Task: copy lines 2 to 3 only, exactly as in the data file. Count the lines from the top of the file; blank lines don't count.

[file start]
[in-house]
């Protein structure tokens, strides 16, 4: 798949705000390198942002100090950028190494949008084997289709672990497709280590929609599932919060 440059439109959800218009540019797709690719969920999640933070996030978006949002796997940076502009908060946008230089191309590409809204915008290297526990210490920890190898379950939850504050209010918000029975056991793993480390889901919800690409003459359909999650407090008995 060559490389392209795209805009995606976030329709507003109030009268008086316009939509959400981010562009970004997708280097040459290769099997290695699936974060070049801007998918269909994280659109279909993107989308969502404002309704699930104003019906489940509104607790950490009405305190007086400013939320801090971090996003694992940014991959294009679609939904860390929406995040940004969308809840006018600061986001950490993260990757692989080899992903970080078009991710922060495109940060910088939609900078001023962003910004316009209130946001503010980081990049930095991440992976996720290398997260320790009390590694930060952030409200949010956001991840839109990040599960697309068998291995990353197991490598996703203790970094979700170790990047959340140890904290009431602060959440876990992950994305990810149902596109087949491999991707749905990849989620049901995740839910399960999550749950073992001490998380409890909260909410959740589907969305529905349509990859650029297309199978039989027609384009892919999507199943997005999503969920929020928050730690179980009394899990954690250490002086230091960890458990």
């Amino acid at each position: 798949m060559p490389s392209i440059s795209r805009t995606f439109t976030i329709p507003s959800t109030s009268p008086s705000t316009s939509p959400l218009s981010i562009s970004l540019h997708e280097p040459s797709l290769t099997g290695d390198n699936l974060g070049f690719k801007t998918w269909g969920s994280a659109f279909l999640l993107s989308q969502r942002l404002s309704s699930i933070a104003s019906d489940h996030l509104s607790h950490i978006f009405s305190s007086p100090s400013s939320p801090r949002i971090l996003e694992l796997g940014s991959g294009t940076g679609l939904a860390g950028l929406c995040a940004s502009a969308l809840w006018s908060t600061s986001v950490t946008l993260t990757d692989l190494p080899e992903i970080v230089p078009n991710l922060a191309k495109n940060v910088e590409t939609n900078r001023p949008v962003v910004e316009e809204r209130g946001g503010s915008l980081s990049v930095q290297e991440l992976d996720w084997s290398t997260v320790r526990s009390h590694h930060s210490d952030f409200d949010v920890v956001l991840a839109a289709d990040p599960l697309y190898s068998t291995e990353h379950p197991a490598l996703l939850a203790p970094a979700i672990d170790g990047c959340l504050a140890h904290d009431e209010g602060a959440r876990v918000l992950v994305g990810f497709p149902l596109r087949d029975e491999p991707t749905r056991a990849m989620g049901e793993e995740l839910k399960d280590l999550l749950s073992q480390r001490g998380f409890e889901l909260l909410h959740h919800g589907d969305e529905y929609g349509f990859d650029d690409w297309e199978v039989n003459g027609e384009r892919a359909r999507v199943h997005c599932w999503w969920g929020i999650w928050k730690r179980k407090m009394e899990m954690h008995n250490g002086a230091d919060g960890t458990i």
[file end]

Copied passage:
């Protein structure tokens, strides 16, 4: 798949705000390198942002100090950028190494949008084997289709672990497709280590929609599932919060 440059439109959800218009540019797709690719969920999640933070996030978006949002796997940076502009908060946008230089191309590409809204915008290297526990210490920890190898379950939850504050209010918000029975056991793993480390889901919800690409003459359909999650407090008995 060559490389392209795209805009995606976030329709507003109030009268008086316009939509959400981010562009970004997708280097040459290769099997290695699936974060070049801007998918269909994280659109279909993107989308969502404002309704699930104003019906489940509104607790950490009405305190007086400013939320801090971090996003694992940014991959294009679609939904860390929406995040940004969308809840006018600061986001950490993260990757692989080899992903970080078009991710922060495109940060910088939609900078001023962003910004316009209130946001503010980081990049930095991440992976996720290398997260320790009390590694930060952030409200949010956001991840839109990040599960697309068998291995990353197991490598996703203790970094979700170790990047959340140890904290009431602060959440876990992950994305990810149902596109087949491999991707749905990849989620049901995740839910399960999550749950073992001490998380409890909260909410959740589907969305529905349509990859650029297309199978039989027609384009892919999507199943997005999503969920929020928050730690179980009394899990954690250490002086230091960890458990």
């Amino acid at each position: 798949m060559p490389s392209i440059s795209r805009t995606f439109t976030i329709p507003s959800t109030s009268p008086s705000t316009s939509p959400l218009s981010i562009s970004l540019h997708e280097p040459s797709l290769t099997g290695d390198n699936l974060g070049f690719k801007t998918w269909g969920s994280a659109f279909l999640l993107s989308q969502r942002l404002s309704s699930i933070a104003s019906d489940h996030l509104s607790h950490i978006f009405s305190s007086p100090s400013s939320p801090r949002i971090l996003e694992l796997g940014s991959g294009t940076g679609l939904a860390g950028l929406c995040a940004s502009a969308l809840w006018s908060t600061s986001v950490t946008l993260t990757d692989l190494p080899e992903i970080v230089p078009n991710l922060a191309k495109n940060v910088e590409t939609n900078r001023p949008v962003v910004e316009e809204r209130g946001g503010s915008l980081s990049v930095q290297e991440l992976d996720w084997s290398t997260v320790r526990s009390h590694h930060s210490d952030f409200d949010v920890v956001l991840a839109a289709d990040p599960l697309y190898s068998t291995e990353h379950p197991a490598l996703l939850a203790p970094a979700i672990d170790g990047c959340l504050a140890h904290d009431e209010g602060a959440r876990v918000l992950v994305g990810f497709p149902l596109r087949d029975e491999p991707t749905r056991a990849m989620g049901e793993e995740l839910k399960d280590l999550l749950s073992q480390r001490g998380f409890e889901l909260l909410h959740h919800g589907d969305e529905y929609g349509f990859d650029d690409w297309e199978v039989n003459g027609e384009r892919a359909r999507v199943h997005c599932w999503w969920g929020i999650w928050k730690r179980k407090m009394e899990m954690h008995n250490g002086a230091d919060g960890t458990i």